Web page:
Preferences predict food intake from 5 to 11 years, but not in girls with higher weight concerns, dietary restraint, and %body fat

Brandi Y. Rollins, Eric Loken, Leann L. Birch

Research output: Contribution to journalArticle

10 Citations (Scopus)

Abstract

Food preferences (FP) predict food intake in childhood; however, the predictive power of FP may decline among girls as weight concerns (WC) and dietary restraint (DR) increase during preadolescence. To examine longitudinal change in the preference-intake (P-I) relation and assess whether this relation weakens among non-Hispanic white girls (n = 197) with a history of WC and DR from age 5 to 11. Girls' preferences for and intake (kcal) of 10 palatable snack foods were assessed biennially. Height, weight, percent body fat (%BF), WC, and DR were measured. Individual correlation coefficients were calculated per girl to capture within-person P-I correlations at each time of measurement. Overall, FP predicted girls' snack food calorie intakes between 5 and 11 years, but latent profile analysis (LPA) revealed three distinct patterns of change in P-I correlations over time: "strong/stable" P-I correlations were relatively high and became stronger with age; "increasing/later null" P-I correlations were initially weak and became stronger between 5 and 9 years, but dropped to near 0 at 11 years; "initially weak/later strong" P-I correlations were initially null and increased with age. Mixed models revealed that the increasing/later null group had greater increases in %BF, and higher WC, DR, and BMI percentiles from 5 to 11 years, compared to the other groups. In summary, FP predicted snack food calorie intake among most girls during childhood, but waned as a predictor of calorie intake at age 11 for a subset of girls with increasing %BF, and higher WC, DR, and BMIs.

Original languageEnglish (US)
Pages (from-to)2190-2197
Number of pages8
JournalObesity
Volume19
Issue number11
DOIs
StatePublished - Nov 1 2011

Fingerprint

Adipose Tissue
Eating
Food Preferences
Weights and Measures
Snacks
Body Weight

All Science Journal Classification (ASJC) codes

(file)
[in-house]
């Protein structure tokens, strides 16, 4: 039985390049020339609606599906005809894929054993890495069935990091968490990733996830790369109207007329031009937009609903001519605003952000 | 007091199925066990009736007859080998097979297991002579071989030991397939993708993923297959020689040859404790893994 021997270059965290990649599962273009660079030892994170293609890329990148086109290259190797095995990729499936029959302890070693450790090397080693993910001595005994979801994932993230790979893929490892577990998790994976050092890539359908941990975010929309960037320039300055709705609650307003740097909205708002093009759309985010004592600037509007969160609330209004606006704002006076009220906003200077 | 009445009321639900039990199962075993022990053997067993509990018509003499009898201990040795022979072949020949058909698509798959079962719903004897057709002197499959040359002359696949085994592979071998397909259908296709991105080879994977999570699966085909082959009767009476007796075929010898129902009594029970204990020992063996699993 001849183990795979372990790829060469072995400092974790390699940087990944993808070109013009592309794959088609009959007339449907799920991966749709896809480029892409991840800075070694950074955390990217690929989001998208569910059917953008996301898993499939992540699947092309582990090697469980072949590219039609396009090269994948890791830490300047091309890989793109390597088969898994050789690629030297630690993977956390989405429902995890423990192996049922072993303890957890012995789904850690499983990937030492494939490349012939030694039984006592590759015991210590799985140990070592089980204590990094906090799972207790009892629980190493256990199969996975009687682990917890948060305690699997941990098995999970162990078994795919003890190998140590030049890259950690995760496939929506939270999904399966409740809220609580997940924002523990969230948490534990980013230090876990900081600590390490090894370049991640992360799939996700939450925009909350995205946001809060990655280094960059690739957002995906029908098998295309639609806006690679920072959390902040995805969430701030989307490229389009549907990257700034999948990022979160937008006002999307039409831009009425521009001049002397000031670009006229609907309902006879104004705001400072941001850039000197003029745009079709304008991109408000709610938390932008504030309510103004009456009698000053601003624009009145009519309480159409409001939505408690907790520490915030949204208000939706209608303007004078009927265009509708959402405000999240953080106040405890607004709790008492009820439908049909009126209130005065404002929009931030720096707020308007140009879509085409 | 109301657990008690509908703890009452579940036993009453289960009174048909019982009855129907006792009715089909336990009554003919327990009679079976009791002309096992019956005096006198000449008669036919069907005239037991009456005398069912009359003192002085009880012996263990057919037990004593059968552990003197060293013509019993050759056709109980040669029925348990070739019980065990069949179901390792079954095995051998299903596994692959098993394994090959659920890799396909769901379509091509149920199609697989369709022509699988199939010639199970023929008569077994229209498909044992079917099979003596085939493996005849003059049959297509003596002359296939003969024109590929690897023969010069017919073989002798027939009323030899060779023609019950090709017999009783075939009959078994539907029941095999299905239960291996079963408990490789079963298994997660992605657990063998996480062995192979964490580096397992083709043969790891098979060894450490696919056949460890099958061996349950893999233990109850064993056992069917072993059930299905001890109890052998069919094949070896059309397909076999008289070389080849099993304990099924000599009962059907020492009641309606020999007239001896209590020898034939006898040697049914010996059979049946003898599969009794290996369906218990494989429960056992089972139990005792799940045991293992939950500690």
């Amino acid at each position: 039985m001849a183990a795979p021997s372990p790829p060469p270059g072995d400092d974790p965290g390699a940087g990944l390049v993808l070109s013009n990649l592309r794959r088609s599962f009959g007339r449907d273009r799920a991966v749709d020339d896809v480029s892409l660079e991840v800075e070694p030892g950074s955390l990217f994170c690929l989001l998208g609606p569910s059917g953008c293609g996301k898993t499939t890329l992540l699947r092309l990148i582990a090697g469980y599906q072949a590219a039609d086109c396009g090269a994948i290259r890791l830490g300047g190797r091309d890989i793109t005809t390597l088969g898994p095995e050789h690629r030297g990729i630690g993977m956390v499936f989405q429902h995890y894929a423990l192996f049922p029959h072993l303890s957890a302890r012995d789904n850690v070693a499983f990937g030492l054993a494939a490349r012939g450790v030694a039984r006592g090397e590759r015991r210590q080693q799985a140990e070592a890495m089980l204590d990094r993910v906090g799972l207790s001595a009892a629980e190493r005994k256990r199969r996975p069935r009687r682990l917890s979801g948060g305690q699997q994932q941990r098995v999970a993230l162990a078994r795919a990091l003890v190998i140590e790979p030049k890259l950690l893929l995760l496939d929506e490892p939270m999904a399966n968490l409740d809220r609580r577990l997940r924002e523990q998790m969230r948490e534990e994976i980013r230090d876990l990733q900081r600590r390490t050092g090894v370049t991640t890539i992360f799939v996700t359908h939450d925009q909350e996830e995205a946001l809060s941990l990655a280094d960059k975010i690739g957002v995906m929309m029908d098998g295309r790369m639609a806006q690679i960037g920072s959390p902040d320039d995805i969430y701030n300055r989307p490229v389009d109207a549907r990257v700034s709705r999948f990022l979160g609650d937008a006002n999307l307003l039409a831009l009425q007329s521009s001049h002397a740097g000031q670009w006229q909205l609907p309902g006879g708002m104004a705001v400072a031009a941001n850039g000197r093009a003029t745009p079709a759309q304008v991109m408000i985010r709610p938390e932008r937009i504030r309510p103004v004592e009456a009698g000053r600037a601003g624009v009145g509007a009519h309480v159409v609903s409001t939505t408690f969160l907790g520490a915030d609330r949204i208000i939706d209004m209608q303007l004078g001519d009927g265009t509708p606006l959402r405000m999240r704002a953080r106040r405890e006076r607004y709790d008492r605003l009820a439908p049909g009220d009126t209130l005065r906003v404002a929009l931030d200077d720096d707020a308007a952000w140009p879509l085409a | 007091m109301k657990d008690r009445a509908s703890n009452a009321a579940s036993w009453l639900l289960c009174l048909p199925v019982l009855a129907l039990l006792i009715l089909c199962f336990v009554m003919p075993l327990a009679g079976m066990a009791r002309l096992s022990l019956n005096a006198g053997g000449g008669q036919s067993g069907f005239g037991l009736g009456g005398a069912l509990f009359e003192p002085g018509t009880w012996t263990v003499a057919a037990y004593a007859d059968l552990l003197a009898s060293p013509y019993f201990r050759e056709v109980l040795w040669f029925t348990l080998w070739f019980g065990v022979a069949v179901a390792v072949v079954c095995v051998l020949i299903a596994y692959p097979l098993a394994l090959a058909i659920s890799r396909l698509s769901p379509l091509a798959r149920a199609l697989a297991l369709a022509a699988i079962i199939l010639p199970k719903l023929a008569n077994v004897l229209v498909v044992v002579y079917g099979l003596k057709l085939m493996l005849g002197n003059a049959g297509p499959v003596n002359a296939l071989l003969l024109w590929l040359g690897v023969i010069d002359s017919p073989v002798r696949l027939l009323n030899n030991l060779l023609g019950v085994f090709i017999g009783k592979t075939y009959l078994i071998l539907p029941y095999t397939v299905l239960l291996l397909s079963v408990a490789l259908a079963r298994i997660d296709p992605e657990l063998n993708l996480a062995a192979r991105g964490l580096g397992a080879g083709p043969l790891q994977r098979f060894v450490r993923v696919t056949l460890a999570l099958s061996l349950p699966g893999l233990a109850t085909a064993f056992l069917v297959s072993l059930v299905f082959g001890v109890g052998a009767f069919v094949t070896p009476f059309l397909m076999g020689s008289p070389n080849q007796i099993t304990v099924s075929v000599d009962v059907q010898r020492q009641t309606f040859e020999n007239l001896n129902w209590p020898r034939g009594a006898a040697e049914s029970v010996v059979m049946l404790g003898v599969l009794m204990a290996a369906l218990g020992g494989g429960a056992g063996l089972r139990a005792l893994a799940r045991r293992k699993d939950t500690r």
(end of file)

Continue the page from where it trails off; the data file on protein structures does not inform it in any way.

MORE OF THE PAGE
• Medicine (miscellaneous)
  • Endocrinology, Diabetes and Metabolism
  • Endocrinology
  • Nutrition and Dietetics

Cite this

@article{550f6612963348e8a2e8df04c1444904,
title = "Preferences predict food intake from 5 to 11 years, but not in girls with higher weight concerns, dietary restraint, and {\%}body fat",
abstract = "Food preferences (FP) predict food intake in childhood; however, the predictive power of FP may decline among girls as weight concerns (WC) and dietary restraint (DR) increase during preadolescence. To examine longitudinal change in the preference-intake (P-I) relation and assess whether this relation weakens among non-Hispanic white girls (n = 197) with a history of WC and DR from age 5 to 11. Girls' preferences for and intake (kcal) of 10 palatable snack foods were assessed biennially. Height, weight, percent body fat ({\%}BF), WC, and DR were measured. Individual correlation coefficients were calculated per girl to capture within-person P-I correlations at each time of measurement. Overall, FP predicted girls' snack food calorie intakes between 5 and 11 years, but latent profile analysis (LPA) revealed three distinct patterns of change in P-I correlations over time: {"}strong/stable{"} P-I correlations were relatively high and became stronger with age; {"}increasing/later null{"} P-I correlations were initially weak and became stronger between 5 and 9 years, but dropped to near 0 at 11 years; {"}initially weak/later strong{"} P-I correlations were initially null and increased with age. Mixed models revealed that the increasing/later null group had greater increases in {\%}BF, and higher WC, DR, and BMI percentiles from 5 to 11 years, compared to the other groups. In summary, FP predicted snack food calorie intake among most girls during childhood, but waned as a predictor of calorie intake at age 11 for a subset of girls with increasing {\%}BF, and higher WC, DR, and BMIs.",
author = "Rollins, {Brandi Y.} and Eric Loken and Birch, {Leann L.}",
year = "2011",
month = "11",
day = "1",
doi = "10.1038/oby.2011.28",